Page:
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Adaptation, Mitigation and Risk-Taking in Climate Policy

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  • Heike Auerswald
  • Kai A. Konrad
  • Marcel Thum

Abstract

The future consequences of climate change are highly uncertain. Today, the exact size of possible future damages are widely unknown. Governments try to cope with these risks by investing in mitigation and adaptation measures. Mitigation aims at a reduction of greenhouse gas emissions whereas adaptation reduces the follow-up costs of climate change. In contrast to the existing literature, we explicitly model the decision of risk-averse governments on mitigation and adaptation policies. Furthermore we also consider the interaction of the two strategies. Mitigation efforts of a single country trigger crowding out as other countries will reduce their mitigation efforts. We show that, under fairly mild conditions, a unilateral increase in mitigation efforts of a single country can even increase global emissions. In contrast, a unilateral commitment to large adaptation efforts benefits the single country and may reduce the global risk from climate change at the expense of other countries.

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File URL: http://www.cesifo-group.de/portal/page/portal/DocBase_Content/WP/WP-CESifo_Working_Papers/wp-cesifo-2011/wp-cesifo-2011-01/cesifo1_wp3320.pdf
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Bibliographic Info

Paper provided by CESifo Group Munich in its series CESifo Working Paper Series with number 3320.

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Date of creation: 2011
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Handle: RePEc:ces:ceswps:_3320

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Related research

Keywords: climate change; adaptation; mitigation; risk-taking;

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References

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Citations

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Cited by:
  1. Karen Pittel & Dirk Rübbelke, 2013. "Improving Global Public Goods Supply through Conditional Transfers - The International Adaptation Transfer Riddle," CESifo Working Paper Series 4106, CESifo Group Munich.
  2. Kai A. Konrad & Marcel Thum, 2012. "The Role of Economic Policy in Climate Change Adaptation," CESifo Working Paper Series 3959, CESifo Group Munich.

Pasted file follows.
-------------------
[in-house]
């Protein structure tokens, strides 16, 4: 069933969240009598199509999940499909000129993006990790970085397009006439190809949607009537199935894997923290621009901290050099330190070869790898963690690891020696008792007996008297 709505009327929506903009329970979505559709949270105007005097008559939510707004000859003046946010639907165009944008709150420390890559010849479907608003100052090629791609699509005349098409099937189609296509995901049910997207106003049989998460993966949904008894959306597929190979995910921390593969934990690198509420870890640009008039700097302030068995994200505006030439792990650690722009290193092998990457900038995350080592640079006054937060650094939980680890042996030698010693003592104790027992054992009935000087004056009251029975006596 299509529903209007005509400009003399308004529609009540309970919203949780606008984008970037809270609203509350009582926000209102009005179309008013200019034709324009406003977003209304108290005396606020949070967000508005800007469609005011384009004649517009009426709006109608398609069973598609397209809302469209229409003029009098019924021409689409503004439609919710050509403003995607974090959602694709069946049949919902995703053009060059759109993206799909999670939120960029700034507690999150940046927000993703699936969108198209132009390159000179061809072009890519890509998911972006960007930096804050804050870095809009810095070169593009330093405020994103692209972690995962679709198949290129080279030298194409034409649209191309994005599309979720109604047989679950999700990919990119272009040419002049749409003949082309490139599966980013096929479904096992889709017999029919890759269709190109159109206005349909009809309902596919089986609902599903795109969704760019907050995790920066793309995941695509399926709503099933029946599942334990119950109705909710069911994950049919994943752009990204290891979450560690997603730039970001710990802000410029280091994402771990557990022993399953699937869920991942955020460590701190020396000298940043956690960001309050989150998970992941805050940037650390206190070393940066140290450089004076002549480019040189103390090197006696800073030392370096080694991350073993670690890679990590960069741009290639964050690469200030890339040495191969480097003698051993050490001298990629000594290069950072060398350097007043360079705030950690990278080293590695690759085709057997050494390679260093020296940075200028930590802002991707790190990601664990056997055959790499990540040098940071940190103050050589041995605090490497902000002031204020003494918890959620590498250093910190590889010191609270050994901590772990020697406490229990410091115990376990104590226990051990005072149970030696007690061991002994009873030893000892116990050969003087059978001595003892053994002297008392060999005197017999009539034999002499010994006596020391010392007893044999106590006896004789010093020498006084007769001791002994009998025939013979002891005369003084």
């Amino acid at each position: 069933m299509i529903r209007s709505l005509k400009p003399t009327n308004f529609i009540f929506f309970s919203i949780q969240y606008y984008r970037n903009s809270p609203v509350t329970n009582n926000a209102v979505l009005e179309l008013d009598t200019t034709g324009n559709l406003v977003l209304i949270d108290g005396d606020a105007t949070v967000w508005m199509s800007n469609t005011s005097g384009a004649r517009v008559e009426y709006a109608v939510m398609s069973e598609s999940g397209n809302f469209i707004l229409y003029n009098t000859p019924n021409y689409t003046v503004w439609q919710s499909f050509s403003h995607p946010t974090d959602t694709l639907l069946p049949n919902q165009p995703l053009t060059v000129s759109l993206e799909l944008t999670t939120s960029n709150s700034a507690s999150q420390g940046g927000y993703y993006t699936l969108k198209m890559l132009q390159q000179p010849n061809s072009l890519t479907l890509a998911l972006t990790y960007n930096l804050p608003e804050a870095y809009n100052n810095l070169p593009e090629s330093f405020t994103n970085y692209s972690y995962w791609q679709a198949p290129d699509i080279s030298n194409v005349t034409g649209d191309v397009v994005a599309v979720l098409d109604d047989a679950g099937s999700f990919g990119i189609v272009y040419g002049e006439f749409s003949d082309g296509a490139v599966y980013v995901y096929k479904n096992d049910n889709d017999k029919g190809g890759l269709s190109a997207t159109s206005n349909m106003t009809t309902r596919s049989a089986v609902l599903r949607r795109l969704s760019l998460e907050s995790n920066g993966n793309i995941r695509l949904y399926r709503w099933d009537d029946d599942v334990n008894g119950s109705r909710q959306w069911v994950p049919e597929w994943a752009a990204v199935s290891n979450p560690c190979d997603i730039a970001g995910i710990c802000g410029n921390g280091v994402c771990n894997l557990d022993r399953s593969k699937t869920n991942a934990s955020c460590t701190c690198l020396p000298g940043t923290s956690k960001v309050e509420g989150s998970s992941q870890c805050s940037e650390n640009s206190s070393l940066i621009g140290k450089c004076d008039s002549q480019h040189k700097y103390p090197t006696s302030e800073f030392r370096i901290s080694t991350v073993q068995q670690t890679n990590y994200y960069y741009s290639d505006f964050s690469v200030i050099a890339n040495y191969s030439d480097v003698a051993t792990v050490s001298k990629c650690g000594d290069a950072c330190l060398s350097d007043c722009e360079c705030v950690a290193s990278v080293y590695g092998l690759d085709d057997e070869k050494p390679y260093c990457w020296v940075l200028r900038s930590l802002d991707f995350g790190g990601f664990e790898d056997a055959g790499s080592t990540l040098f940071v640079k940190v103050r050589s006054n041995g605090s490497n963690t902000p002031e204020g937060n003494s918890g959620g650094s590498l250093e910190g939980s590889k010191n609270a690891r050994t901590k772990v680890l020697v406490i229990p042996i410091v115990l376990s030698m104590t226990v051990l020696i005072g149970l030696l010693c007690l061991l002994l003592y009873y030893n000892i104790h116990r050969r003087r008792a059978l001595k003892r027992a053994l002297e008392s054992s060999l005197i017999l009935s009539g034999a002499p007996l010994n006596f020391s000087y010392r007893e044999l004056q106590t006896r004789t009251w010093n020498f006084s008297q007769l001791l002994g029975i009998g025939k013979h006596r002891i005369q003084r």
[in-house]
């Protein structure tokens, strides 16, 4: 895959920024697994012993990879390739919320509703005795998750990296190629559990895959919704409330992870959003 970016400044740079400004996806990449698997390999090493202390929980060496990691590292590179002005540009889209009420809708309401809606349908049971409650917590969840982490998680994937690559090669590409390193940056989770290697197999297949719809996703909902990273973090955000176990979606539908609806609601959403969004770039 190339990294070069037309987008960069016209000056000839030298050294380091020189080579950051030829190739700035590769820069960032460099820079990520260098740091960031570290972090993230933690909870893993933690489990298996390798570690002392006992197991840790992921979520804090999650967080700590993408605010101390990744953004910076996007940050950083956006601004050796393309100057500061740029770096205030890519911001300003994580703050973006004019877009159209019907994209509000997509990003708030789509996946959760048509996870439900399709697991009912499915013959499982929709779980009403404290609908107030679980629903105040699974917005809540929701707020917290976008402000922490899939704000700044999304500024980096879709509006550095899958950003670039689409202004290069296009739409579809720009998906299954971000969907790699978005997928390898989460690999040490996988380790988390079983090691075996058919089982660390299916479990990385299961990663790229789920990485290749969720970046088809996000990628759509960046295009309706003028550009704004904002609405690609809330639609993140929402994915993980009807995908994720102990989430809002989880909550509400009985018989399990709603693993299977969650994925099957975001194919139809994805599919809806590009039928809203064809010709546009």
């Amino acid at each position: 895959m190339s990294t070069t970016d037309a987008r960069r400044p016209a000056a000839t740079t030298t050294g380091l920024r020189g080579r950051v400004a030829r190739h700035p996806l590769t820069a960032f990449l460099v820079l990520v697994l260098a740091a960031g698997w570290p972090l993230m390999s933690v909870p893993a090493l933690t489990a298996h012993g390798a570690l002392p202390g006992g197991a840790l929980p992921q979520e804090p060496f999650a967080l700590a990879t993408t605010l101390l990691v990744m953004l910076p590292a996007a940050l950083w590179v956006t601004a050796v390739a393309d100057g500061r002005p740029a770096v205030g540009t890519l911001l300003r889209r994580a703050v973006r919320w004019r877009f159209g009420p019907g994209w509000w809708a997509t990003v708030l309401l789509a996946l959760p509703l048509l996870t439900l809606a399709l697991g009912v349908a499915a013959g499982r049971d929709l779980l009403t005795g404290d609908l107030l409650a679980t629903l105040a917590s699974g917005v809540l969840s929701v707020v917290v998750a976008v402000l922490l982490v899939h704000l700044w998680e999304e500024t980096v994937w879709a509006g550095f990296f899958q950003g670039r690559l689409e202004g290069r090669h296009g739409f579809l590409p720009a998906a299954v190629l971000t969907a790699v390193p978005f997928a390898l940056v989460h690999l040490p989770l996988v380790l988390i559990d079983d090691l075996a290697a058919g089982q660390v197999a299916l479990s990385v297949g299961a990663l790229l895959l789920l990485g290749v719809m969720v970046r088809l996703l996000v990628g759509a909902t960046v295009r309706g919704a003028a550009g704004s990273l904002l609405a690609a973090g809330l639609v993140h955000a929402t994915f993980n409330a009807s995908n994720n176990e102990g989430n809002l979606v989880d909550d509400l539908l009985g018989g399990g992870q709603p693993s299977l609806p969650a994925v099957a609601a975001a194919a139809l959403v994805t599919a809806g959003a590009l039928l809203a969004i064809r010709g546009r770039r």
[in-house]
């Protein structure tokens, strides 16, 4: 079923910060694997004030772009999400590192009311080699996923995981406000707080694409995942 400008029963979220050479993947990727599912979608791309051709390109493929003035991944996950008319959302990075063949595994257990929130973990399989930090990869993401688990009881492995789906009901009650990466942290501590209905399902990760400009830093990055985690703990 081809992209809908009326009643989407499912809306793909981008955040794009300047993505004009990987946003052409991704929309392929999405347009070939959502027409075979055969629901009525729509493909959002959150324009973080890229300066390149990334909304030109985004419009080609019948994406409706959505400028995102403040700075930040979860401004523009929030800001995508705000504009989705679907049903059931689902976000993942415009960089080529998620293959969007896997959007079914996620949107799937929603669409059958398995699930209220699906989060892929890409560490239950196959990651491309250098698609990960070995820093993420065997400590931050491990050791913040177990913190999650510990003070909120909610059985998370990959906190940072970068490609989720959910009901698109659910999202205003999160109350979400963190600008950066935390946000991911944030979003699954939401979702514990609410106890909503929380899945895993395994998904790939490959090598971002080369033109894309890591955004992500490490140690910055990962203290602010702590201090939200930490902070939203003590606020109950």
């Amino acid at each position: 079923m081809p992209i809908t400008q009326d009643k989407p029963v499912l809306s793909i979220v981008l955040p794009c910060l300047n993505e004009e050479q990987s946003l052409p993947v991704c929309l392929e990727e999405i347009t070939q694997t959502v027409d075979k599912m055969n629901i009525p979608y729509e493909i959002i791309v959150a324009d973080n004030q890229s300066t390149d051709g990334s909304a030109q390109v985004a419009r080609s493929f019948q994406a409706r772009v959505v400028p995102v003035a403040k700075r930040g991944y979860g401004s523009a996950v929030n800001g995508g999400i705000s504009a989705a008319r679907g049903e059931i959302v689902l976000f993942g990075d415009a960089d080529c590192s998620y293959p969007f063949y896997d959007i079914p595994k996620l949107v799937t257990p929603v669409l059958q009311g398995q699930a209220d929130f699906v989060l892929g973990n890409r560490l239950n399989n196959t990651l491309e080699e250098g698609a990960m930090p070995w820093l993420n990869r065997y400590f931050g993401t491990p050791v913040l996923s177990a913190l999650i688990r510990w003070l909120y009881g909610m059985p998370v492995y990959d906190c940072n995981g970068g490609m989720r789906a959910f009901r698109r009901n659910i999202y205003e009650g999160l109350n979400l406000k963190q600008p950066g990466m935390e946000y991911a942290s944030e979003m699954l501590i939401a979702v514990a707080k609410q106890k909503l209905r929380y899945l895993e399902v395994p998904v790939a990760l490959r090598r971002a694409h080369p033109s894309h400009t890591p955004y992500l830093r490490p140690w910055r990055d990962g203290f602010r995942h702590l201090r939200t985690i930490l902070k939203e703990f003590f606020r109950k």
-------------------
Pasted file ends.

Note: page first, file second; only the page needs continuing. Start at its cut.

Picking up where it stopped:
3. Benjamin Jones & Michael Keen & Jon Strand, 2013. "Fiscal implications of climate change," International Tax and Public Finance, Springer, vol. 20(1), pages 29-70, February.
  4. Bosello, Francesco & De Cian, Enrica & Ferranna, Licia, 2012. "Choosing the optimal climate change policy in the presence of catastrophic risk," EIB Working Papers 2012/03, European Investment Bank (EIB).
  5. Heuson, Clemens & Gawel, Erik & Gebhardt, Oliver & Hansjürgens, Bernd & Lehmann, Paul & Meyer, Volker & Schwarze, Reimund, 2012. "Ökonomische Grundfragen der Klimaanpassung: Umrisse eines neuen Forschungsprogramms," UFZ Reports 02/2012, Helmholtz Centre for Environmental Research (UFZ).
  6. Heuson, Clemens & Gawel, Erik & Gebhardt, Oliver & Hansjürgens, Bernd & Lehmann, Paul & Meyer, Volker & Schwarze, Reimund, 2012. "Fundamental questions on the economics of climate adaptation: Outlines of a new research programme," UFZ Reports 05/2012, Helmholtz Centre for Environmental Research (UFZ).
  7. Peters, Wolfgang & Heuson, Clemens & Schwarze, Reimund & Topp, Anna-Katharina, 2013. "Investment and adaptation as commitment devices in climate policy deteriorate mitigation," Annual Conference 2013 (Duesseldorf): Competition Policy and Regulation in a Global Economic Order 79719, Verein für Socialpolitik / German Economic Association.
  8. Benchekroun, H. & Marrouch, W. & Ray Chaudhuri, A., 2011. "Adaptation Effectiveness and Free-Riding Incentives in International Environmental Agreements," Discussion Paper 2011-120, Tilburg University, Center for Economic Research.
  9. Heike Auerswald & Kai A. Konrad & Marcel Thum, 2011. "Unsichere Klimafolgen und rationale Klimapolitik," Ifo Schnelldienst, Ifo Institute for Economic Research at the University of Munich, vol. 64(18), pages 40-43, October.

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